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Recruiters-Understand Boolean Strings for Talent Acquisition

Updated: Feb 7, 2023

Recruiters in the modern day and age must leverage every tool at their disposal to stay ahead of the competition.

One way to do this is by using Boolean strings to search for talent. Boolean strings are a powerful addition to any recruiter's arsenal that can help them find the right candidates quickly and efficiently.

In this article, we'll explain what Boolean strings are and how recruiters can use them in their talent acquisition process. We'll also provide examples of common Boolean search phrases so you can get started right away. Let's dive in!

What Are Boolean Strings?

Boolean strings are logical combinations of keywords and operators that allow recruiters to refine their searches. They make it possible to narrow down large data sets and query huge amounts of data quickly.

Boolean strings are strings of words and phrases connected with boolean operators that allow recruiters to quickly search for talent. By using these strings, recruiters can refine large data sets and narrow down their results to find exactly what they're looking for -- without having to manually comb through hundreds or even thousands of resumes and applications.

For example, if you wanted to search for a web developer with at least five years of experience in Ruby on Rails, you could use a boolean string such as: "web developer AND (Ruby OR Rails) AND 5+years". This would give you results containing all web developers who fit those criteria.

How Recruiters Can Use Boolean Strings

The main advantage of using boolean strings is that they allow recruiters to find exactly what they're looking for without too much effort. Here are some examples of how recruiters can utilize boolean searches in their recruitment process:

  • Search job boards for candidates with specific skills, such as: "JavaScript AND ReactJS"

  • Look up resumes with keywords related to the role, e.g.: "project management AND agile"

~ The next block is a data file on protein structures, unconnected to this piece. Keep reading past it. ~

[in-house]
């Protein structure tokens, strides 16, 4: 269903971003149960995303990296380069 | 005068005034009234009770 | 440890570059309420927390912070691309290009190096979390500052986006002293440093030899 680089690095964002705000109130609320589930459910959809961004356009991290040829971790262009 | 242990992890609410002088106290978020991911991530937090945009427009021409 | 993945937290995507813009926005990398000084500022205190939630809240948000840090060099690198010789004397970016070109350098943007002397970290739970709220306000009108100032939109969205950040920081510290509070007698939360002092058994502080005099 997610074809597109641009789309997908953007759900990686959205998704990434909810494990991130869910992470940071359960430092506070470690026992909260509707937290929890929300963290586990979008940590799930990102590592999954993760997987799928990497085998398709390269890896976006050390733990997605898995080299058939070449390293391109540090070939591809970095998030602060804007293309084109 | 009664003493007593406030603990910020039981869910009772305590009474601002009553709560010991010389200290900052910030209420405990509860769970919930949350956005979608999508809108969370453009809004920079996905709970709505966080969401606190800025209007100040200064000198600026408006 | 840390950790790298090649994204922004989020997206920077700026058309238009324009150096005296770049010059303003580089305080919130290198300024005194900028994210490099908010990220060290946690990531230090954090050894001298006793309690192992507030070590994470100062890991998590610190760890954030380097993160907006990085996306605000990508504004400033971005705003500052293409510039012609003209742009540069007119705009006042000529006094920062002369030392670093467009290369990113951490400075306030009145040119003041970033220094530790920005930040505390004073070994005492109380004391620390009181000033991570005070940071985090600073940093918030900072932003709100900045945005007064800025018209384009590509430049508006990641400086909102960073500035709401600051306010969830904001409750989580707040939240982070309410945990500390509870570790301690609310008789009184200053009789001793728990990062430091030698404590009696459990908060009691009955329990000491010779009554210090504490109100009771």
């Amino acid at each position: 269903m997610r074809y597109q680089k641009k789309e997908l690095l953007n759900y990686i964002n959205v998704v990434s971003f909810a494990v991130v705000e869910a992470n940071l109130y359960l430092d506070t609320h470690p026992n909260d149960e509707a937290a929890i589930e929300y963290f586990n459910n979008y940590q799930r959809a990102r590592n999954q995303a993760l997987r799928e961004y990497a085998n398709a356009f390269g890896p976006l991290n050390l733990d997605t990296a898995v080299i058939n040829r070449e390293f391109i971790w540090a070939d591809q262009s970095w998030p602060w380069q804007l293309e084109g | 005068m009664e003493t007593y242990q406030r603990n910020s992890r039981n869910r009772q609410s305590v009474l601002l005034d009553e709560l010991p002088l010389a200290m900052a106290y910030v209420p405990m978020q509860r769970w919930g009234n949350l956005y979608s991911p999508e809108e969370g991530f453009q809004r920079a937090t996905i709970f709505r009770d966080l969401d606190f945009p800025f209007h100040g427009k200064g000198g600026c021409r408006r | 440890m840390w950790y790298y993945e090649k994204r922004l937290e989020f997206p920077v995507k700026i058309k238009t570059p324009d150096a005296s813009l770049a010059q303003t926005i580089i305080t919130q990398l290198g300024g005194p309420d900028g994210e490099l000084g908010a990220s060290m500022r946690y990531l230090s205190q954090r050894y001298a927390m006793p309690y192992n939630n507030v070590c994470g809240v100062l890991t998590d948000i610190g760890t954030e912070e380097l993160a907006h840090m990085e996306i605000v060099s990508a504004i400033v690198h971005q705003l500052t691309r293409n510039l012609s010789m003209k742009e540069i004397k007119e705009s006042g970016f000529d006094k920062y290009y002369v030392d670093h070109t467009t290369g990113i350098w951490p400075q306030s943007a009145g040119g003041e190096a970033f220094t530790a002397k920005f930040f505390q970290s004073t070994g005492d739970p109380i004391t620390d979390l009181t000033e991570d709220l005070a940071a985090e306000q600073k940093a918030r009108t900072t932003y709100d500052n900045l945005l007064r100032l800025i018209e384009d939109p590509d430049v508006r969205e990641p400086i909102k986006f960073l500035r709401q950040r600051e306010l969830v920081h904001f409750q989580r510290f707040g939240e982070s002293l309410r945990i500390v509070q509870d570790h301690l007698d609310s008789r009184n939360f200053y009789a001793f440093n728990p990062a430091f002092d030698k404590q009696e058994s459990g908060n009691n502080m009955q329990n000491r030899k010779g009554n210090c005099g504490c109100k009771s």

• Locate potential candidates who have relocated recently by searching: "city A NOT city B" (this will show people who have moved from city A to city B).

  • Discover past employers or education institutions of potential hires by typing: "employer1 OR employer2 OR college"

By using boolean strings in these ways, recruiters can save time sifting through hundreds or thousands of applications and resumes, and focus more on interacting with suitable candidates directly instead.

Examples Of Common Boolean Strings

Here are some examples of commonly used boolean strings that recruiters can employ when searching for talent:

  • Find new graduates: "graduate OR recently graduated"

  • Identify applicants from certain countries: "location A AND NOT location B"

  • Unearth qualified professionals with particular experience levels: "skill X AND (3+yrs OR 4+yrs)"

  • Track down people who have worked at certain companies before: "(employer1 OR employer2) NOT current employer"

Using the right combination of words and modifiers is key when crafting an effective boolean string — so play around with different parameters until you find one that works best for your purposes!

Alternative Techniques for Searching and Sorting

Though Boolean strings are a powerful way to search for talent quickly, there are other techniques recruiters can use in addition to refining their results. Here are some of the most common methods used:

Natural Language Queries

Natural language queries allow recruiters to search for desired criteria by entering phrases as close to natural language sentences as possible. For example, instead of typing "JavaScript AND ReactJS" -- which would be a boolean string query --, you could just type "candidates with experience in JavaScript and React". This works because the search engine will recognize synonyms and closely related terms.


Wildcards allow recruiters to substitute one or more characters when searching for keywords. This can be useful when you want to broaden or narrow your results without having to list all the possible variations of a word (e.g., “color” vs “color”). The asterisk (*) is usually used as a wildcard, so if you wanted to find documents that contain either color or color, you could enter: “colo*r”.

Fuzzy Searching

Fuzzy searching (or approximate string matching) is another technique that can help recruiters find what they're after faster. It allows partial words or phrases to be matched against larger strings of text in order to get better results. For instance, if you wanted to find resumes that contain the word “programming” but also account for typos like “progromming”, you could use fuzzy searching via parameters such as Levenshtein Distance or Hamming Distance in order to achieve this.


Recruiters who utilize powerful tools like boolean strings for better targeting can often find great talent without having to spend hours combing through resumes and applications manually. With a few simple tips — as well as some useful examples — you should be able to refine your recruiting process considerably by employing this strategy.


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